Maybe every society reaches a lazy point at which making money by manipulating finance and weaker minds seems preferable to doing anything real. But how we Yanks managed to suffer the fate of Rome in a mere two centuries plus is at least worth some inquiry. It took Rome several centuries. And Britain’s democracy is still going strong eight centuries (next year!) after Magna Carta. Maybe you have to give up your empire, as Britain did, to save your democratic soul.

To end this depressing essay, I’d like to do two things. I’d like show how the problem is not only stark, but at times quite subtle. Then I’d like to suggest a long-shot way out.

The subtlety best appears in the person of Jeffrey Immelt, the CEO of General Electric. GE is still one of our few remaining excellent industrial companies, a global powerhouse of heavy industrial engineering. Besides Boeing and perhaps 3M, we Yanks have nothing else like it, in generality, size or global influence.

GE is a firm whose wealth, power and influence depends on one thing only: making big things work, i.e. engineering. And Immelt is one of the most influential and widely respected CEOs in all of American industry. Therefore I was astonished when I read his online biography in Businessweek. Immelt has held a large number of leadership positions, but they are mostly in finance, not engineering. As far as one can tell from his bio, his only connection with engineering is a bachelor’s degrees in applied mathematics that he got in 1978.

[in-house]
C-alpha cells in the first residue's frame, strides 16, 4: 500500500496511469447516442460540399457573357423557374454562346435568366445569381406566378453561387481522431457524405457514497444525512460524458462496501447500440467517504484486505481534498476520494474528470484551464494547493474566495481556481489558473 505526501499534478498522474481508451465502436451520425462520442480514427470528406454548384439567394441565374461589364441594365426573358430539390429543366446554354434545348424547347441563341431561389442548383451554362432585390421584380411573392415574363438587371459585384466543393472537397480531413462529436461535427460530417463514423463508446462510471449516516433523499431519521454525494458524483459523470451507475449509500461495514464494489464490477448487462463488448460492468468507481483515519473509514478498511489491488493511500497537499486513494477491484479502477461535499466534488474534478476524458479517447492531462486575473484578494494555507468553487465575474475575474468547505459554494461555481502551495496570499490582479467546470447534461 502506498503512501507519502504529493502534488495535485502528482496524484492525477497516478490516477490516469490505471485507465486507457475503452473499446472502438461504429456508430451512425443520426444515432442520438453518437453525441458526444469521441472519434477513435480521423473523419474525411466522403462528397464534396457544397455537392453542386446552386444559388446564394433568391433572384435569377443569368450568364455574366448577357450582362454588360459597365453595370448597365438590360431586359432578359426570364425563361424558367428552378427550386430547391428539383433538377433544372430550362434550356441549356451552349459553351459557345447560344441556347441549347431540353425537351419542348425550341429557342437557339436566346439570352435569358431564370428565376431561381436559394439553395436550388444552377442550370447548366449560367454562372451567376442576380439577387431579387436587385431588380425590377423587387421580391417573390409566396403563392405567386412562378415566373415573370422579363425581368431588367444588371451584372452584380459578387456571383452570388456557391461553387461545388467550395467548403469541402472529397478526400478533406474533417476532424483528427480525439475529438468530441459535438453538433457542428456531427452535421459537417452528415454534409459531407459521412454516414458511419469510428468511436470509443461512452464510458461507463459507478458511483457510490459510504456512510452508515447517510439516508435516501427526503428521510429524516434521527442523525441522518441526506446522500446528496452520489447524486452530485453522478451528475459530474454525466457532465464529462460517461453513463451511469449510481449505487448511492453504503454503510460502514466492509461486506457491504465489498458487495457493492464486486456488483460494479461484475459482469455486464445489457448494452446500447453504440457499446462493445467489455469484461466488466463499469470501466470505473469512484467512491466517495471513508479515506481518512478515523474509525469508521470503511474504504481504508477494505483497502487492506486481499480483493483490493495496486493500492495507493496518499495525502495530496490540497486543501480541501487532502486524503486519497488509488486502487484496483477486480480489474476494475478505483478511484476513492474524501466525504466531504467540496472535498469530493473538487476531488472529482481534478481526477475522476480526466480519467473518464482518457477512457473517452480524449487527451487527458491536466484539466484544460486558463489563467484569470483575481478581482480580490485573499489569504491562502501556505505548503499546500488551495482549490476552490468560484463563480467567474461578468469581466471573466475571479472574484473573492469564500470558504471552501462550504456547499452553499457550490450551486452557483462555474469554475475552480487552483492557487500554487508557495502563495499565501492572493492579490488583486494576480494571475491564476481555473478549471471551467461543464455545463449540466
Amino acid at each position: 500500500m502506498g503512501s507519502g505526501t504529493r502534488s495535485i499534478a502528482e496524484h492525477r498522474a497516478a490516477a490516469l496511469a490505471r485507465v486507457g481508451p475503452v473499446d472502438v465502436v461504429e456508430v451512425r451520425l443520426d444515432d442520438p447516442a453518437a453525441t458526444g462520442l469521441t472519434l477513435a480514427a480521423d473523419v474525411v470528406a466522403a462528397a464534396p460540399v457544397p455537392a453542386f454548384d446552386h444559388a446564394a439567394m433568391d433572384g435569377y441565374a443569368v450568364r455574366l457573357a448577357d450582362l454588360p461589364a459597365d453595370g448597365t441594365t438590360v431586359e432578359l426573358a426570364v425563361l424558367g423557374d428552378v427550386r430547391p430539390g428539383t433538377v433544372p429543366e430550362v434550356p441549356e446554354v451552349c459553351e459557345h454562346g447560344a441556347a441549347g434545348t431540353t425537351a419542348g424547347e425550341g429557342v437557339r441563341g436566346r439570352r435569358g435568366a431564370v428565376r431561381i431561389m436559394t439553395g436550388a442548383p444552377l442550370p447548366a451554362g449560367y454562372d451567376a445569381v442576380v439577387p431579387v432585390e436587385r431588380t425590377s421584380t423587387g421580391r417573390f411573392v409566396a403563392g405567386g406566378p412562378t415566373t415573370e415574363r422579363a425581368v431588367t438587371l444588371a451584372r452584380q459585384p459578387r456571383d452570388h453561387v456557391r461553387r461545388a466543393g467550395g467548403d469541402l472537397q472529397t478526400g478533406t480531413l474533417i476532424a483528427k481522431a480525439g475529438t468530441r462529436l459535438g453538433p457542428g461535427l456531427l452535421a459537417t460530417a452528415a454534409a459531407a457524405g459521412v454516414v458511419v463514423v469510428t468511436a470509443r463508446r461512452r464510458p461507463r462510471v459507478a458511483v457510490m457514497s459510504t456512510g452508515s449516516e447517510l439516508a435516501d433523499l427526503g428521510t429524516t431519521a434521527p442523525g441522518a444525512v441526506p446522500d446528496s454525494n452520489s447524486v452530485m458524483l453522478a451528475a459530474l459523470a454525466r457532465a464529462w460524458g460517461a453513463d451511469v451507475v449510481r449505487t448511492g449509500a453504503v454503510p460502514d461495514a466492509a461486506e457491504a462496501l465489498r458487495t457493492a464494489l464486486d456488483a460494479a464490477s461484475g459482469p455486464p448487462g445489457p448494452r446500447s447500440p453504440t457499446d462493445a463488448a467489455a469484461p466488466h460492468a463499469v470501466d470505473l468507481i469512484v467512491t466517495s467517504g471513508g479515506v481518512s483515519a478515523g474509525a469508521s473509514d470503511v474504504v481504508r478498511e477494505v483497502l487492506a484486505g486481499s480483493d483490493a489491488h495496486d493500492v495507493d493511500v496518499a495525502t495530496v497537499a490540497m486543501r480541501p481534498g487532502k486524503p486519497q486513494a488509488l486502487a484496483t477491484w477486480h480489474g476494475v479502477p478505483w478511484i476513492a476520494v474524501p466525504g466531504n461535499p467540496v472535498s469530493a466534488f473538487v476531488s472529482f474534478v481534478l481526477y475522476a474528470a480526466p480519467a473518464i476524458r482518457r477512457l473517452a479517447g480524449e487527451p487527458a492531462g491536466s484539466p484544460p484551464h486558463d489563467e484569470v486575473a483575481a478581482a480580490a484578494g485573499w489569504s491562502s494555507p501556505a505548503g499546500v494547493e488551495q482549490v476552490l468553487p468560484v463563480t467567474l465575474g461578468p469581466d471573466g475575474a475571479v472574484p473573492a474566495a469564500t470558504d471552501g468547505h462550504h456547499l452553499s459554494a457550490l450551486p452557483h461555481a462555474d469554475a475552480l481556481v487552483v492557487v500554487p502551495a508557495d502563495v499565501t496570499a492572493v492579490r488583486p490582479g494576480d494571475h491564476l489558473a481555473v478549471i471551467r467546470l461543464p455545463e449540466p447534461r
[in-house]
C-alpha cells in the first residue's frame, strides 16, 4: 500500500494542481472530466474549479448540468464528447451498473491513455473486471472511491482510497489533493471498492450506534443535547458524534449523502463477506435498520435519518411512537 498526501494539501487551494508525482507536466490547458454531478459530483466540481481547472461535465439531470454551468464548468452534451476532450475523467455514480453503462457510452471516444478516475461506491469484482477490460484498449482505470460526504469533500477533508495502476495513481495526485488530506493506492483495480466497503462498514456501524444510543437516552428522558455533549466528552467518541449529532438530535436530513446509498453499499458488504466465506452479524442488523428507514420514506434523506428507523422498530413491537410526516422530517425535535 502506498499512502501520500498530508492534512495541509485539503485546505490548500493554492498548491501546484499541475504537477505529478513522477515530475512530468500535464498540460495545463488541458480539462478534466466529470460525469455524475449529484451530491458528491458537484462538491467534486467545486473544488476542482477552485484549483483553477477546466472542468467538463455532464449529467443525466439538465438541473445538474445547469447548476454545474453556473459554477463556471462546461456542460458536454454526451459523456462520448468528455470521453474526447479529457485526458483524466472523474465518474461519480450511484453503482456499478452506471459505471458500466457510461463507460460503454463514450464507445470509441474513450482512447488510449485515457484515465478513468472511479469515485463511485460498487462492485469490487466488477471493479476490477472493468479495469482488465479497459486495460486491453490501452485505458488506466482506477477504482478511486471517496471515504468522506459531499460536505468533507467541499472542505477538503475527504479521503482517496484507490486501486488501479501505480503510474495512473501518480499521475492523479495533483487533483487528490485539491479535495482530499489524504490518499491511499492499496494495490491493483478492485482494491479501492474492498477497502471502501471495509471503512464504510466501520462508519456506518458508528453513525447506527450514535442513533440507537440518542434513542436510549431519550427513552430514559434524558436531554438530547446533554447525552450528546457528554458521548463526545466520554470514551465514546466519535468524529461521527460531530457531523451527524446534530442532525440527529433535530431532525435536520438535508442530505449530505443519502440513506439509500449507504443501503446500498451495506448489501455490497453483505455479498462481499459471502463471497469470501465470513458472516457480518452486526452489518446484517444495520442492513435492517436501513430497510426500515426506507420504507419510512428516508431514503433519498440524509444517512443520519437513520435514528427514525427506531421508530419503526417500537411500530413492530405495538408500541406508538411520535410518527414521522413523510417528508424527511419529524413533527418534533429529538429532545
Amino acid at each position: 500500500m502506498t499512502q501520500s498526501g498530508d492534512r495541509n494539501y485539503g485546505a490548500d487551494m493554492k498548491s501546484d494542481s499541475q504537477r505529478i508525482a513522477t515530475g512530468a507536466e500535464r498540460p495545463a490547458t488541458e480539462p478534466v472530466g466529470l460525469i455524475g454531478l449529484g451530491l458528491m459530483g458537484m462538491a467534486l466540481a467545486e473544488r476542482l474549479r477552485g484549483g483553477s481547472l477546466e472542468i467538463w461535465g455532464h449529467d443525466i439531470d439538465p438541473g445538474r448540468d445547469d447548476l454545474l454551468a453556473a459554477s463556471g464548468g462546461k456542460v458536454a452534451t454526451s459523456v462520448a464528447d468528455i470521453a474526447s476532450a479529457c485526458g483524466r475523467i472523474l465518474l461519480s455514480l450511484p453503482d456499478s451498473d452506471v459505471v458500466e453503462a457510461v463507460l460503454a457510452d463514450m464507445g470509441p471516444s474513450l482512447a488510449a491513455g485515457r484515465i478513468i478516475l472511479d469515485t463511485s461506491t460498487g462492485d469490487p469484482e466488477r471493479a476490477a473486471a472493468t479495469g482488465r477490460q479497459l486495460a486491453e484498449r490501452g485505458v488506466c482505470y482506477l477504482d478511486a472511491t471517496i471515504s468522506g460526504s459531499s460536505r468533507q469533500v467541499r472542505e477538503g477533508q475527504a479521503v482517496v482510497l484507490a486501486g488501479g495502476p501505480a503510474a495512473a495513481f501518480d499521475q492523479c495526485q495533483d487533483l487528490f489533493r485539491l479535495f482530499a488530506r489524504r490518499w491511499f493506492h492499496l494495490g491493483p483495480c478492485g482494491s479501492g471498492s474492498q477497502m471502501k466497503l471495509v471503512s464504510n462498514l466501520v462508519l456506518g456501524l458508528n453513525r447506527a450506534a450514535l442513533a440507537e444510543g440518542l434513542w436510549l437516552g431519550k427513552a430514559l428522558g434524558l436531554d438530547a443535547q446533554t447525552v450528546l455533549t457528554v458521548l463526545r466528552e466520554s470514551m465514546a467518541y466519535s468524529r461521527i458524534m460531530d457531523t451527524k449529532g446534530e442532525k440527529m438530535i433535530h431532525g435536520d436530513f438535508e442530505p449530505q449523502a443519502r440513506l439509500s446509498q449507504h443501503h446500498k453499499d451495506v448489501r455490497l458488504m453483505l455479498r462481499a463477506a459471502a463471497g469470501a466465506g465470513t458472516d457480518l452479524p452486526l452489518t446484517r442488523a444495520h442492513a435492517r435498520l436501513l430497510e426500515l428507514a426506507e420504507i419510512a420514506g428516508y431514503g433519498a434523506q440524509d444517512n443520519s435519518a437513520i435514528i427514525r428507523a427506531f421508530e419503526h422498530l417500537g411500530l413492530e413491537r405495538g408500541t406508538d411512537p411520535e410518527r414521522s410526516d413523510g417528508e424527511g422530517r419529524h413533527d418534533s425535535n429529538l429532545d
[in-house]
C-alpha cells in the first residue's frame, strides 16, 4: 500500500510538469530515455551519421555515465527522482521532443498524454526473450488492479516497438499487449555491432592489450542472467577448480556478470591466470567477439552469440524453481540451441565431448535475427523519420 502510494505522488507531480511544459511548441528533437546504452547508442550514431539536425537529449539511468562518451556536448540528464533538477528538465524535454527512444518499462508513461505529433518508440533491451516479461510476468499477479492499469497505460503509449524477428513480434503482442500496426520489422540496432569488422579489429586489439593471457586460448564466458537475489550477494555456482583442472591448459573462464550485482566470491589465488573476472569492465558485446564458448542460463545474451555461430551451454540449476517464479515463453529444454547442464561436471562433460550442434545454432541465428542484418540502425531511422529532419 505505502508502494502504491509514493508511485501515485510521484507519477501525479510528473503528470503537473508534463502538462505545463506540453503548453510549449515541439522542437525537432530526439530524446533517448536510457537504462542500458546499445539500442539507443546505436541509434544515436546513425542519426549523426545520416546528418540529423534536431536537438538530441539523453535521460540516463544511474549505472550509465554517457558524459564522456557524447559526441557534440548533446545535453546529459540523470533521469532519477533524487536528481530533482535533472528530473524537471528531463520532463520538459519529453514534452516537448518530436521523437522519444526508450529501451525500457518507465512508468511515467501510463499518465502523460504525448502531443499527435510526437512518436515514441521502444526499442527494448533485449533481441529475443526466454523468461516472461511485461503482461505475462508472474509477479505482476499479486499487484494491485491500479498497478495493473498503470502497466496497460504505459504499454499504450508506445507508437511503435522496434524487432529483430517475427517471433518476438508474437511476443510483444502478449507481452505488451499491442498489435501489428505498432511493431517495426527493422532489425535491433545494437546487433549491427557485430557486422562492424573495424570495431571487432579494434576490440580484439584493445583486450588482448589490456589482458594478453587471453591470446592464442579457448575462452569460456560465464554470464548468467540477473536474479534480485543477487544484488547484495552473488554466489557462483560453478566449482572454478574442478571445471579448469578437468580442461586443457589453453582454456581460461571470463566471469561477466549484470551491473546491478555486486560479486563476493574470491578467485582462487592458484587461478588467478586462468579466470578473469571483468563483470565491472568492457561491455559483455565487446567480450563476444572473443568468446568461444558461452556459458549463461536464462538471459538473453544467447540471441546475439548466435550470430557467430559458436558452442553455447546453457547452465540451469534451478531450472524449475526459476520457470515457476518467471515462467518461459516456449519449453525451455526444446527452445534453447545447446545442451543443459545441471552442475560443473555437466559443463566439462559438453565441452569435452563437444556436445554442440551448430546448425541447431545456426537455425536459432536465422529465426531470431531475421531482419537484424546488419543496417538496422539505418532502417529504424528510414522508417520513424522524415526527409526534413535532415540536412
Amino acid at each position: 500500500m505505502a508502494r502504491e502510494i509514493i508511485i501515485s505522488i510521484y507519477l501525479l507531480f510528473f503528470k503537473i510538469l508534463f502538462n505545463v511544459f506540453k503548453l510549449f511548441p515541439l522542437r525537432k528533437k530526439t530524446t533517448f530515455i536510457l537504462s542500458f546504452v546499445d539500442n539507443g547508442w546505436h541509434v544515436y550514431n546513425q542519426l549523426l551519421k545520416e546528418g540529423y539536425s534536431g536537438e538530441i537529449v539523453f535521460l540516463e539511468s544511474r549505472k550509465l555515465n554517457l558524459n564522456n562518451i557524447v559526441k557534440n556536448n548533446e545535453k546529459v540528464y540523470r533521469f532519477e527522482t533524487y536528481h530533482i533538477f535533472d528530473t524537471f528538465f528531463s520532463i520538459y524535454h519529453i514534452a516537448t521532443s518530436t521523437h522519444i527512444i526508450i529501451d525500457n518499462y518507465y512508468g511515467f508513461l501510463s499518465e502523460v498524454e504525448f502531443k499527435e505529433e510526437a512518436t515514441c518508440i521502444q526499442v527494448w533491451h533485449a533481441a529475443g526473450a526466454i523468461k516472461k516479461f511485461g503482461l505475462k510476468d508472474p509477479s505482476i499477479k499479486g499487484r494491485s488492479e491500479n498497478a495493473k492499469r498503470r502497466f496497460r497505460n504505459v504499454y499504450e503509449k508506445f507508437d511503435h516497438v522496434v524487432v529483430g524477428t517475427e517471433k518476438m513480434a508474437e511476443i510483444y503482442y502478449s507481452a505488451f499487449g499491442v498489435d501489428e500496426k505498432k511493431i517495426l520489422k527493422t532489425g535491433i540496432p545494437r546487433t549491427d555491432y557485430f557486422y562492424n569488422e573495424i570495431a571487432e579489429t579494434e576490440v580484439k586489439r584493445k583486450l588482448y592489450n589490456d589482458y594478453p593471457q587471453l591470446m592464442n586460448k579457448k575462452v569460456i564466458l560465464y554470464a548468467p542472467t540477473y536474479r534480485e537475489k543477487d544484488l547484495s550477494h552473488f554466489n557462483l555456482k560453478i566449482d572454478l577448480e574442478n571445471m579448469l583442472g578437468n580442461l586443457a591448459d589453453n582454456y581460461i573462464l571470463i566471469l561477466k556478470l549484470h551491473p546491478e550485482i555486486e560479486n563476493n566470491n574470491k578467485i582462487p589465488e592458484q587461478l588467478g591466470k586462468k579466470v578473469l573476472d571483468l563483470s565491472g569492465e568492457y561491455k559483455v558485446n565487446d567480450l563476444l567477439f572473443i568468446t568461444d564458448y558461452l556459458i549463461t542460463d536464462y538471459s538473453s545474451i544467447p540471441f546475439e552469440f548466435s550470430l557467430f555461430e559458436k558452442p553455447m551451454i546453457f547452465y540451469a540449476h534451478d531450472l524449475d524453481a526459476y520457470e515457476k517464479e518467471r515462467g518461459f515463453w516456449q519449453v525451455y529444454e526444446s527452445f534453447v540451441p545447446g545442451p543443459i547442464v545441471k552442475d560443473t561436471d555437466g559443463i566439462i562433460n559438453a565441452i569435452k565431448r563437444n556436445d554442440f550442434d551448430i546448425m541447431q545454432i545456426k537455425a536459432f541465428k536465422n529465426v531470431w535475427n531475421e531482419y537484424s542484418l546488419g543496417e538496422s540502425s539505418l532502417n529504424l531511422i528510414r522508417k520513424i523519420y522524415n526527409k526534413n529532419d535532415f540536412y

Lest I be accused of bashing Immelt, whom I generally respect, let me first say that he has done a good job in divesting the scatterbrained accretion of conglomerate junk that GE picked up over the last three decades or so. His latest divestiture, of GE Appliances, was reported just yesterday. Like the others, it will permit GE’s flabby and enormous body to get lean and focus on what everyone agrees it does best: leading-edge and innovative heavy industrial design and manufacturing.

But how did GE get this way? How did it get so fat, flabby and dissipated that it needed more than a decade of divestitures to restore some sense of fitness and mission to its executive suite?

It got that way because its former CEO Jack Welch, although a scientist and engineer by training, made it that way. It got that way because this particular engineer took the gospel of B-school “leadership” and profit above all. And so he became a finance man in all but name.

Under the “legendary” Jack Welch, GE morphed from an industrial engineering powerhouse to a finance company, a real-estate company, and the owner of a television network (NBC). Although a latecomer to the conglomerate gospel, it became a conglomerate less disciplined and more dissipated than many of the most notorious of the seventies. As such, it fell hard when the Crash came. It had to be bailed out to the tune of $139 billion—a once-excellent industrial company that had put several toes in the cold waters of finance and nearly had them frozen off.